Eating healthy doesn’t have to be difficult. But often times those of us on a budget find it difficult to eat healthy. At the surface, healthy food options come off as too difficult or too expensive. But that doesn’t have to be the case. Enter nutrition expert Jessica Fishman Levinson. Certified dietitian nutritionist and founder of Nutritioulicious, we sat down with Jessica to get a better understanding of how anyone can keep healthy on a budget with the proper planning! 

Jessica Levinson Headshot

Jessica provided great advice to anyone looking to eat healthier while on a budget, saying that meal planning is key. How does she manage this? With Meal Prep Monday, of course! “Every week I post what I’m feeding my family, which I hope will inspire others to do the same.” Meal planning is essential because it not only provides a plan when you hit the grocery store, but it helps make sure that you’re not wasting the food you already have at home. Plan around what you have already in your pantry, she suggests – that way, you’re spending less money when you hit the supermarket.

Speaking of your pantry, Jessica shared what she thought should be a staple for your pantry and fridge! “Canned fish, particularly tuna and salmon,” she told me, since they’re shelf stable and contain great protein. Whole grains, like quinoa, farro, barley, can be bought in bulk for much cheaper and last a very long time without expiring. Pulses – lentils, chickpeas – are also a great way of getting the most bang for your buck. The UN even announced that this is the International Year of the Pulse, as they are not only cost effective, and high in protein and fiber, but also environmentally friendly to grow. Those interested can find out more here, or take the Pulse Pledge here to win some awesome health-based prizes!

Once you hit the grocery store, Jessica gave me the lowdown on what the best bang for your buck would be. “Good olive oil can make a difference,” she told me. Also important? Buying in season. Seasonal fruits and vegetables do not require being shipped from warmer, seasonal climates, and therefore cost less. That, and these products are usually fresher, and locally sourced. And don’t be afraid of the grocery store brand! So long as the ingredients to the brand names are the same, and the nutrition value is similar, then it’s just as good!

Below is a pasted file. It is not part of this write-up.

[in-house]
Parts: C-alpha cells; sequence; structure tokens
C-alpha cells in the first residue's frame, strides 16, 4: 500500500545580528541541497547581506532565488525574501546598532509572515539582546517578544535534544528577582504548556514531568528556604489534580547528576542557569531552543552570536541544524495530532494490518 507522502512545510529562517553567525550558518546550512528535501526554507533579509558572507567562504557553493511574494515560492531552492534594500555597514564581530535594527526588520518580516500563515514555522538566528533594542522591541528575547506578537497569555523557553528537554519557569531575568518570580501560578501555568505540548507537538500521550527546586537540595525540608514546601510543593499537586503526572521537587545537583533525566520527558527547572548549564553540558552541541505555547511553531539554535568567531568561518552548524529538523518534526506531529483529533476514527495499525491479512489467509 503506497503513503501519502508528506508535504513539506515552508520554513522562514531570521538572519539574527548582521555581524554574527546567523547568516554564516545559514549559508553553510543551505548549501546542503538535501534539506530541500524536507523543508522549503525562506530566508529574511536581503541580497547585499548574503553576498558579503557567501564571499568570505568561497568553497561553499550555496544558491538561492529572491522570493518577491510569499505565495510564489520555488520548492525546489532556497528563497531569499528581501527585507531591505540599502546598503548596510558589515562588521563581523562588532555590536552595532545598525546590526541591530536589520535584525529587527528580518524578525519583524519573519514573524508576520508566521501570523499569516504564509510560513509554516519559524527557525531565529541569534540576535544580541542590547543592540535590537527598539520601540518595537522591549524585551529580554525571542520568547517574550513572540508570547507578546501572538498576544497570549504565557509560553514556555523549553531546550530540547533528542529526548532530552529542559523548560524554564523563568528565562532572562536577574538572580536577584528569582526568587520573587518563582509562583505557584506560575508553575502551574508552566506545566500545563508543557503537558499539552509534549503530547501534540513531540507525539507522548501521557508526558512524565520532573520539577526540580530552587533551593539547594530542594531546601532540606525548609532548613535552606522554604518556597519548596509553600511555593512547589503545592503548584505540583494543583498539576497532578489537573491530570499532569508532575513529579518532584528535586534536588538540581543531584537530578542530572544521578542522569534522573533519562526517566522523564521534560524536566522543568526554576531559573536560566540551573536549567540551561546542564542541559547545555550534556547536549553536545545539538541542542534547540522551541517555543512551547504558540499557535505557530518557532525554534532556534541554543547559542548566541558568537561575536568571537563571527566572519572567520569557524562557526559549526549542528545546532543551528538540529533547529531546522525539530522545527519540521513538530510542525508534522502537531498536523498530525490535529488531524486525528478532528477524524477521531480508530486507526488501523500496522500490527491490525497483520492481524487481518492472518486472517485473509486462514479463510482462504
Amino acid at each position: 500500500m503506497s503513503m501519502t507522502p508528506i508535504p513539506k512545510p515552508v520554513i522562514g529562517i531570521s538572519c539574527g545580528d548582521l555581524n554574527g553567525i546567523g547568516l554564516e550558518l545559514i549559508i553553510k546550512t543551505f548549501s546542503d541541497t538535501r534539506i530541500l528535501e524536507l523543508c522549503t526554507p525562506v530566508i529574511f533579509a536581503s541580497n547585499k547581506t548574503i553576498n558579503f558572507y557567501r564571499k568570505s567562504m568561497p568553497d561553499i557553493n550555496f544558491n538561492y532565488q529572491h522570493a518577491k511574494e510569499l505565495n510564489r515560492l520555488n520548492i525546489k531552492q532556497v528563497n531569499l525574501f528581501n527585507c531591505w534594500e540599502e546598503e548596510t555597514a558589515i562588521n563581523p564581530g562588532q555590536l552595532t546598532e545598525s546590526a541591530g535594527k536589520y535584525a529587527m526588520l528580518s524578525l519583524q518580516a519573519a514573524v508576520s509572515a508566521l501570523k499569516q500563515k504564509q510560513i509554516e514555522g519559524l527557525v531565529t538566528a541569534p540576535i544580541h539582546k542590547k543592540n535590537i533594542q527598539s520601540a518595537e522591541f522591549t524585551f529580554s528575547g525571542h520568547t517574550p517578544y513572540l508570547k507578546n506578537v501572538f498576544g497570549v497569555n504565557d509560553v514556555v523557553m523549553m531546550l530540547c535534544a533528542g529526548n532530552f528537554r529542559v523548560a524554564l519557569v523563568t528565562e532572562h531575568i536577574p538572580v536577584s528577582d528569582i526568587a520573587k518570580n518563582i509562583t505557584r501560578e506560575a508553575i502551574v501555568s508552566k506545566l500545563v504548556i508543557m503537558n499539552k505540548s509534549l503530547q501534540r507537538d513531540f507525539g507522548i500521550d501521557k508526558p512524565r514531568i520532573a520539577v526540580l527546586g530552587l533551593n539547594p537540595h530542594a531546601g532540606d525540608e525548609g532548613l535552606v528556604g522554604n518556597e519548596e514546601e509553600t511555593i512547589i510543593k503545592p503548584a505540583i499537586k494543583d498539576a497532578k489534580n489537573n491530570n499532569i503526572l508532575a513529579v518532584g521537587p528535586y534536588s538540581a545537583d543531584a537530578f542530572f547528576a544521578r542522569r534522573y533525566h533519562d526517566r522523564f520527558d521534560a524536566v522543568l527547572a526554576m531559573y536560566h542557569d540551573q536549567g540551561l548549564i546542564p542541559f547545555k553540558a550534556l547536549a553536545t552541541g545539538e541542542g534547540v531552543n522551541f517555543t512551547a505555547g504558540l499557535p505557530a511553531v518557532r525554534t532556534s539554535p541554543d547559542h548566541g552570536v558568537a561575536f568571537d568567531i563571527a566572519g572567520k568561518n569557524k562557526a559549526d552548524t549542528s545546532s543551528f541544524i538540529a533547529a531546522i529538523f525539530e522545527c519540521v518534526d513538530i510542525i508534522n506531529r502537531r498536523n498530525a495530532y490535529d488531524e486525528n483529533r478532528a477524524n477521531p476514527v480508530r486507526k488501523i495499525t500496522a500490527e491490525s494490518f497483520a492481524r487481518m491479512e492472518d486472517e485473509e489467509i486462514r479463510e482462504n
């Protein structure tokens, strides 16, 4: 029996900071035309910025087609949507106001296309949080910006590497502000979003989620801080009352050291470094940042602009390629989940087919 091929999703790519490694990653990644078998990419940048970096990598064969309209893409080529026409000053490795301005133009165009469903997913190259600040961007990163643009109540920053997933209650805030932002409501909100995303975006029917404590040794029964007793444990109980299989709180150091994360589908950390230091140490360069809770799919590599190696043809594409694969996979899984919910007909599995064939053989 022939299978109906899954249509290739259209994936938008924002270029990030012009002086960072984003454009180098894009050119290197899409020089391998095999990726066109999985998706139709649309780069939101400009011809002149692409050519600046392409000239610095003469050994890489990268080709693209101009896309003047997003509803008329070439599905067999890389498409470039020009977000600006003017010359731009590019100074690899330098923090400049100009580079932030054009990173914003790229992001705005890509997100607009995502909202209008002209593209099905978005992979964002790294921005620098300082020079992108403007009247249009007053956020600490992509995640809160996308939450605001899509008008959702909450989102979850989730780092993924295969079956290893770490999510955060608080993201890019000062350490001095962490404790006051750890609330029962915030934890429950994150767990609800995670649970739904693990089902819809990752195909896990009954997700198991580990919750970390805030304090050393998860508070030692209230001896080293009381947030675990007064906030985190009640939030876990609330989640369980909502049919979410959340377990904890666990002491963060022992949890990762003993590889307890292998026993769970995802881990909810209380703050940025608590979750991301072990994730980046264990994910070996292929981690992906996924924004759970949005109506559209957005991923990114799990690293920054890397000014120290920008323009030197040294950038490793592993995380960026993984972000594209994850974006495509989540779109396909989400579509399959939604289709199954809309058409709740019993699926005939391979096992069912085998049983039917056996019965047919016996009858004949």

Jessica also helped dispel rumors about how eating healthy has to be expensive! “When it comes to the fresh meats aisle, look for lean cuts, which are better for our health and waistlines. To get more for your money, stock up when it’s on sale – you can freeze what you’re not using for dinner tonight and have it on hand for a later date. Ground meats are also a good choice since they’re less expensive and are great to use for budget-friendly meals like meatballs, burgers, tacos, and meatloaf. Just make sure to get 90% lean ground beef and ground white meat poultry. Lean stew meat is also relatively inexpensive and is perfect for those stews that can be batch cooked and frozen for future meals. The longer cooking time tenderizes the meat, which may otherwise be tough. There are numerous health benefits of fish and people should be eating more of it. While fish can be expensive, you can often find filets on sale or go for the fresh frozen options at the supermarket.”

She explained further that by planning ahead (Meal Prep Mondays!), you can see what is on sale and be mindful of what you’re eating for the week. Batch cooking can also save a great amount of money. Rather than letting leftovers go to waste, freezing batches of pre-made food to eat when you like is the perfect way of making sure nothing is wasted!

To celebrate the International Year of the Pulse, and all that Jessica taught us, here is one of her stellar nutritious and delicious recipes that the whole family – kids included! – will love. Plus it’s gluten-free, vegetarian, and low-calorie!

Vegetarian Lentil Bolognese over Polenta Cakes

 

About Jessica Fishman Levinson:

Jessica Fishman Levinson, MS, RDN, CDN is a registered and New York State-certified dietitian nutritionist and the founder of Nutritioulicious, a New York-based nutrition communications and consulting business with a focus on culinary nutrition. Jessica has extensive experience as a recipe developer, writer, editor, and speaker. She is the co-author of We Can Cook: Introduce Your Child to the Joy of Cooking with 75 Simple Recipes and Activities (Barron’s, 2011), the Culinary Corner columnist for Today’s Dietitian Magazine, and maintains the popular Nutritioulicious blog. Jessica has been featured as a nutrition expert on television and radio outlets, including NBC, Fox 5, and NY1, in national magazines like Glamour, Fitness, and Woman’s Day, and on numerous health and lifestyle websites. Jessica has an MS in Nutrition and Dietetics and a BA in Psychology, both from New York University. She is an active member of the Academy of Nutrition and Dietetics (AND) and various Dietetic Practice Groups of the AND, including Nutrition Entrepreneurs, Dietitians in Business and Communications, and Food and Culinary Professionals. In addition to her professional work, Jessica enjoys all things related to food and wine and spending time with her husband and twin daughters.

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